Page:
By Cheryl K. Zogg
As the holiday season is upon us and the current year draws to a close, I want to take a moment to reflect on one of the recently-recognized though long-enshrined “traditions” in medical education today: the challenge of accepting oneself in the midst of colleagues and friends we perceive as perfect. It is no secret that medicine attracts a wealth of ambitious, talented, and compassionate minds. In my own medical school class, I had the honor of training amongst some of the most singularly incredible people I have ever met, people I know will be amazing physicians someday. I also know that on more than one occasion sitting alongside them I have wondered what I am doing there:
Did someone make a mistake in the admissions process?
Am I failing to live up to a potential that once existed in me?
Am I just not good enough?
The feeling is normal. It has a name: imposter syndrome. Its increased recognition in recent years has inspired fields of research and a bevy of interventions aimed at helping young physicians, trainees, and medical students alike identify and cope with the challenging realities of what it means to survive and thrive in medicine.
What is less clear, and what I think too often goes unsaid, is just how pervasive the phenomenon can be. Be honest. Take a moment to reflect and ask yourself, “How often have you felt this way?” I suspect that if I were able to garner a show of hands from among the readers of this blog, the majority if not the entirety of you could put your hands up. Therein lies the pervasiveness of the problem. It is also what makes the insidious tradition so alarming, for I know very well from conversations with many of the same classmates and friends I admired that they too look at me the same way. More than one literally laughed at the idea that I experienced moments of doubt, seeing only the “perfect” veneer that I am guilty of striving to craft.
Perfection can be a dangerous word. The dictionary defines it as “the condition, state, or quality of being free or as free as possible from all flaws or defects.” I still remember the first time I heard it directed at me. I was in middle school practicing a solo for an upcoming music competition when a classmate stopped to listen. Enjoying the song, she offhandedly remarked that “you know, you are just so perfect.” To be clear, I am not, but looking back to that moment as I stood there struggling with notes that I was failing to master, I realized that in her eyes I had achieved some sort of ideal. It was, ironically enough, one of the kindest yet potentially most harmful things she could have said. The encounter and others like it have stayed with me, long after that girl has likely forgotten her words. It constantly reminds a nagging part of my brain of the person I am somehow supposed to be able to be.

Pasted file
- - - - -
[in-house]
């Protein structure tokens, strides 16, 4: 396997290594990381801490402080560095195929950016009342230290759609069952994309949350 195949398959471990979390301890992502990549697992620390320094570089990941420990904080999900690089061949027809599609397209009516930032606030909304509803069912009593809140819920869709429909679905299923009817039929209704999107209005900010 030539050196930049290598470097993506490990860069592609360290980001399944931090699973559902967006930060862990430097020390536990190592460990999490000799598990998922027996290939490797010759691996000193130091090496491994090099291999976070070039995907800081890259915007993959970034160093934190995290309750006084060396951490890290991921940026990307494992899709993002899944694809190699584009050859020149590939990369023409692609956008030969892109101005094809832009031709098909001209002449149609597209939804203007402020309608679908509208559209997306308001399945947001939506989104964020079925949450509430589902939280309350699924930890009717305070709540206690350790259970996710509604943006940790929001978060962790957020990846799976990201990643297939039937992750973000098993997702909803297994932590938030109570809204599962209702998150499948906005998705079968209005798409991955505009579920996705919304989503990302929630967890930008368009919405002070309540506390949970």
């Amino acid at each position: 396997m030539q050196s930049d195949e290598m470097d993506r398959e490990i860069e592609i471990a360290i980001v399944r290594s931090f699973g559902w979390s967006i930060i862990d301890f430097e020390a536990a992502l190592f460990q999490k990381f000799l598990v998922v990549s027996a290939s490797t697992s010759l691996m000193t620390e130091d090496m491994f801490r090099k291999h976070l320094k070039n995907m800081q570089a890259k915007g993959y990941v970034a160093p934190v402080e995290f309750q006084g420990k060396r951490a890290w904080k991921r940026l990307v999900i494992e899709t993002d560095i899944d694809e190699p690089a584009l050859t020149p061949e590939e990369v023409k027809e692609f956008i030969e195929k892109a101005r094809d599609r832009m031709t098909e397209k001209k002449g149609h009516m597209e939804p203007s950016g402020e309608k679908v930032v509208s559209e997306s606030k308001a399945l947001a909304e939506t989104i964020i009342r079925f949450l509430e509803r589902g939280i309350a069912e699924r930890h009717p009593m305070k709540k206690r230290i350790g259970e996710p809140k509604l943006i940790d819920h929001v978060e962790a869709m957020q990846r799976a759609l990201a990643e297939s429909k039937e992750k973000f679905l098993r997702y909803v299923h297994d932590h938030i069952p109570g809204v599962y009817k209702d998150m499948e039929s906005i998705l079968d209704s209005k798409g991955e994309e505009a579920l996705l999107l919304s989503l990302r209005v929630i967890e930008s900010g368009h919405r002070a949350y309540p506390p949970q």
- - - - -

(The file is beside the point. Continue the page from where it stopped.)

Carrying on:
To that little voice, my own self-doubt, and the self-doubts that I imagine many of you might harbor, here is the hard truth: perfection is never going to happen. Real freedom from flaws or defects comes in embracing the knowledge that our flaws and defects exist. It comes in acknowledging that in my medical school class of 100+ students, 100+ others have felt exactly the way that I feel. So as you set off this Christmas to enjoy the holiday season and make (and inevitably break) your New Year’s resolutions in the days and weeks to come, I encourage you to embrace being perfectly imperfect, cherish the faults that make us human, and enjoy without competition or guilt the moments of brilliance and “strong work” that you and your equally perfectly imperfect colleagues achieve.
Cheryl K. Zogg, MSPH, MHS, is a fourth-year MD-PhD candidate at Yale School of Medicine and Yale School of Public Health where she is currently working on her PhD in health services research. She is a research fellow with the Solomon Center for Health Law and Policy at Yale Law School and the Center for Surgery and Public Health at Harvard Medical School. Her clinical and research interests lie in the intersection of health policy and quality as it pertains to outcomes of surgical patients and differential access to care. She currently serves as the Research Coordinator for the AWS National Medical Student Committee and, once done with her dual degree, intends to pursue a career in academic surgery. Her PhD dissertation research entitled The ED.TRAUMA Study: Evaluating the Discordance of Trauma Readmission And Unanticipated Mortality in the Assessment of hospital quality is funded by the National Institute on Aging. To date, Cheryl has published more than 100 peer-reviewed papers and in 2018, was recognized in Forbes 30Under30 for her research in healthcare. She is very much not perfect. You can, however, find her on Twitter @CherylZogg.
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